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        Faces in Stone: (Anthropomorphic rocks, Simulacrum).

Recognising faces in nature, or 'Simulacrum', is  something that can be traced back through prehistory.

It is likely that these images, when viewed through prehistoric eyes would have been perceived as an expression of the living-spirit of the earth.

The discovery of simulacrum at several of the megaliths supports the idea that such stones were considered to be endowed with special qualities, and possibly explains the specific selection and transport of certain stones  over large distances in prehistory. 

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   The Soul of the Stone: Article.

An eighth-century B.C. funerary stele unearthed this summer (2008), at the site of Zincirli in southeastern Turkey, known in ancient times as Sam'al, is providing rare insight into Iron Age concepts of the soul. Archaeologists from the University of Chicago's Oriental Institute recently announced a translation of the monument's 13-line inscription, which is emblazoned beside a depiction of the deceased, a high official named Kuttamuwa.

Read right to left, top to bottom, the text states that Kuttamuwa fashioned the stele during his lifetime, and that at its inauguration in the mortuary chapel offerings were made to various gods, including the storm-god Hadad and the sun-god Shamash. But the part that is causing the greatest stir is a line explaining that one of the offerings was "a ram for my soul that is in this stele." which clearly suggests that the stone serves as a vessel for his soul.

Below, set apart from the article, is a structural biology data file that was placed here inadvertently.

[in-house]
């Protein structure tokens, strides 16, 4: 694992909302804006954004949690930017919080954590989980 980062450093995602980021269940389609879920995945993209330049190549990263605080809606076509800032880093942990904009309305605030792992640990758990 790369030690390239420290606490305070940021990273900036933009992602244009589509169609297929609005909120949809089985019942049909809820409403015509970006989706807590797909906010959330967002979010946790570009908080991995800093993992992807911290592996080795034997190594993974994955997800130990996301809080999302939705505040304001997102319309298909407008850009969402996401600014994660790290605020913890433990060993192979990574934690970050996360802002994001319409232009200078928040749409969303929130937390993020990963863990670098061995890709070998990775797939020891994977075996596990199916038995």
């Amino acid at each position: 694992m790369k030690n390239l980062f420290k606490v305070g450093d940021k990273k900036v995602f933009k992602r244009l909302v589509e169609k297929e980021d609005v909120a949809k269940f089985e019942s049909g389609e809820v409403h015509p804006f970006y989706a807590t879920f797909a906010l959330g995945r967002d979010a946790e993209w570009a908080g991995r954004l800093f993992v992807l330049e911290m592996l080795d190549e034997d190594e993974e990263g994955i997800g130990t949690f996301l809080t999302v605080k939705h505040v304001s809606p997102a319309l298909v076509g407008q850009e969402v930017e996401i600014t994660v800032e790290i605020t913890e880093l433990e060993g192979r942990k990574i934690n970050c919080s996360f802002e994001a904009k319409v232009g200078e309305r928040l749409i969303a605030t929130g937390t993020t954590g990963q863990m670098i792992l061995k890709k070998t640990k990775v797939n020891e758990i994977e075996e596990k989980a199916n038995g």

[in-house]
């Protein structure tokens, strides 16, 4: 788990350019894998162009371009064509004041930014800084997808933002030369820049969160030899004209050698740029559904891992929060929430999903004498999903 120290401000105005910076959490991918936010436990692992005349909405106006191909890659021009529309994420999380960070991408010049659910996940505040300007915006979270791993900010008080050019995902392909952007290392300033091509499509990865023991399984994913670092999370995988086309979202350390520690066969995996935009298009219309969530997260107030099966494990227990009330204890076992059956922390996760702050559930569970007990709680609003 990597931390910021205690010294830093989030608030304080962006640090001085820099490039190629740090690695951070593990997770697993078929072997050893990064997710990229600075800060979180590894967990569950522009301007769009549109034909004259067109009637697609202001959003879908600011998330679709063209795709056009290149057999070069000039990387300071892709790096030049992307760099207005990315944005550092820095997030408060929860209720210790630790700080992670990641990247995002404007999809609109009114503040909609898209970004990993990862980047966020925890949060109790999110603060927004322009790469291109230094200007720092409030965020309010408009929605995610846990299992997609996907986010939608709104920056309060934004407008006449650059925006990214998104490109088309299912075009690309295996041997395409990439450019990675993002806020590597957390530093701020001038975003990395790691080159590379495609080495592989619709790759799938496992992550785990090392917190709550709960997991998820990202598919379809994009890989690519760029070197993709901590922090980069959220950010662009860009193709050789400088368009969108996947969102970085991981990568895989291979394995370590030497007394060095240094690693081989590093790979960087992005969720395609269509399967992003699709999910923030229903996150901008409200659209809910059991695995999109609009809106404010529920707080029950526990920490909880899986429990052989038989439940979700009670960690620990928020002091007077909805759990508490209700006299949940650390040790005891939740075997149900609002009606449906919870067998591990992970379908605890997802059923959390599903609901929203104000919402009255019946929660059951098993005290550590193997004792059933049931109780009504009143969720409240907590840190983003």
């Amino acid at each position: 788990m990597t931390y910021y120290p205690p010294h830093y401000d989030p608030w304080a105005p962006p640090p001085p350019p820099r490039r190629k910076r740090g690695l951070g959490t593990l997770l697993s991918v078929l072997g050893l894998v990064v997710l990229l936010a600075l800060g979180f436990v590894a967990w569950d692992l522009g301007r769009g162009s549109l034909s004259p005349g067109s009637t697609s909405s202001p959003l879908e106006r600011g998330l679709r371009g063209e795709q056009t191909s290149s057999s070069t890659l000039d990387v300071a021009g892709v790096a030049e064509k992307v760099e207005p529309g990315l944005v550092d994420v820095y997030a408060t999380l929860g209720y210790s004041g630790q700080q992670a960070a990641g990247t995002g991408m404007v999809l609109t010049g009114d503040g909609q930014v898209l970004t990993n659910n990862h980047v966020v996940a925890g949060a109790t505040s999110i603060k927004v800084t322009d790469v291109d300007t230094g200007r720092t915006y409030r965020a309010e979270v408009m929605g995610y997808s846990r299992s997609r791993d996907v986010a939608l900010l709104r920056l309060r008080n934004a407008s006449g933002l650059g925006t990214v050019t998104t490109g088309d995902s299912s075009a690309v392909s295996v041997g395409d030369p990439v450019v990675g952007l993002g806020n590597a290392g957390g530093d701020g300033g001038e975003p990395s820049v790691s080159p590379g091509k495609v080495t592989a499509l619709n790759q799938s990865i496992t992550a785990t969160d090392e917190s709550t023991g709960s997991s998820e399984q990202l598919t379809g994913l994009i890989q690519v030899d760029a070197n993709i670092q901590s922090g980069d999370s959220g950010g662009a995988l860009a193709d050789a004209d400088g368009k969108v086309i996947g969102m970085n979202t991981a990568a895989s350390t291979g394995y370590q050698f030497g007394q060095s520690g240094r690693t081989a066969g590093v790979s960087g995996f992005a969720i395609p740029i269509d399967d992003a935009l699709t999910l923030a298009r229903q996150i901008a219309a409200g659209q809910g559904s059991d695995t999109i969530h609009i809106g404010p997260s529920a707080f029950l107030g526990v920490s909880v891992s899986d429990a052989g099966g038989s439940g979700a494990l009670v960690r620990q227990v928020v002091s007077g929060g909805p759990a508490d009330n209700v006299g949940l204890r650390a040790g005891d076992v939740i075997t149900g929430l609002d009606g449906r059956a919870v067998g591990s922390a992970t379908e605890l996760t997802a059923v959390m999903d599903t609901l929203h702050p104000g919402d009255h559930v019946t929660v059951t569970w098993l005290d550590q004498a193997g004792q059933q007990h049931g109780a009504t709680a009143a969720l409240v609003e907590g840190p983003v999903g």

(Click here for full article)

Stones and Bones.

The connection between stone and bone is supported by Greek mythology where, following the great flood, Deucalion is offered a wish by Zeus, to which he asked for more people so Zeus instructed him to throw stones over his shoulder - those thrown by Deucalion became men and those thrown by Pyrrah, his wife, became women. The age of this myth is shown by the fact that the theme was preserved in the language itself, where the word 'laoi' in ancient Greek means 'people' and the word for stone is 'laas' or 'laos'.

 

 

 

   Examples of Natural 'Faces in stone':

 

For more examples like this see: http://www.mnmuseumofthems.org/Faces/intro.html

 

Sphinx rock, The Napes, Great Gable, Lake district. (Photo: Tom Phillips 2007)